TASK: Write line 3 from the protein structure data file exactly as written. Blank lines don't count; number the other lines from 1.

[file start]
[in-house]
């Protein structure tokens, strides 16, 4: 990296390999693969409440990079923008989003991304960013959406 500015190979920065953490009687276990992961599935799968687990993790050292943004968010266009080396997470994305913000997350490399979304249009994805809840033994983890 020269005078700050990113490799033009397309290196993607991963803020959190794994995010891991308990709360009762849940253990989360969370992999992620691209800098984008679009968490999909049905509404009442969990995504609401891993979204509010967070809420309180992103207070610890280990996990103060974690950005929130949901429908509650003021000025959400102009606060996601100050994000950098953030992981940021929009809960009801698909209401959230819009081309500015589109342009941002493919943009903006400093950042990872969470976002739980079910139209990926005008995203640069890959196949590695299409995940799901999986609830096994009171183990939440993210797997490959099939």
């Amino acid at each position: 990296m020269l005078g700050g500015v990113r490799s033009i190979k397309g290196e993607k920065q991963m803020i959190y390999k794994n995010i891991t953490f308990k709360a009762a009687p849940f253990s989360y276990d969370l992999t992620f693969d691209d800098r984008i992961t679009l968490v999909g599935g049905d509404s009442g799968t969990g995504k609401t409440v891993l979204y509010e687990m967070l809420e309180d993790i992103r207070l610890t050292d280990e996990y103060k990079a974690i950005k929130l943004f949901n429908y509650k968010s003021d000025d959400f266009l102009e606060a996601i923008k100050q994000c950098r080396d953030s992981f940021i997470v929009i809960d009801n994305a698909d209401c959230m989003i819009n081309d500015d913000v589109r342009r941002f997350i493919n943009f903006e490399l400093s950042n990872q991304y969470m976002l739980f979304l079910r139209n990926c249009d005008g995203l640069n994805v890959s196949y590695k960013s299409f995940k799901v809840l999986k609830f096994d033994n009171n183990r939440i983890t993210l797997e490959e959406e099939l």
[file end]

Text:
């Amino acid at each position: 990296m020269l005078g700050g500015v990113r490799s033009i190979k397309g290196e993607k920065q991963m803020i959190y390999k794994n995010i891991t953490f308990k709360a009762a009687p849940f253990s989360y276990d969370l992999t992620f693969d691209d800098r984008i992961t679009l968490v999909g599935g049905d509404s009442g799968t969990g995504k609401t409440v891993l979204y509010e687990m967070l809420e309180d993790i992103r207070l610890t050292d280990e996990y103060k990079a974690i950005k929130l943004f949901n429908y509650k968010s003021d000025d959400f266009l102009e606060a996601i923008k100050q994000c950098r080396d953030s992981f940021i997470v929009i809960d009801n994305a698909d209401c959230m989003i819009n081309d500015d913000v589109r342009r941002f997350i493919n943009f903006e490399l400093s950042n990872q991304y969470m976002l739980f979304l079910r139209n990926c249009d005008g995203l640069n994805v890959s196949y590695k960013s299409f995940k799901v809840l999986k609830f096994d033994n009171n183990r939440i983890t993210l797997e490959e959406e099939l």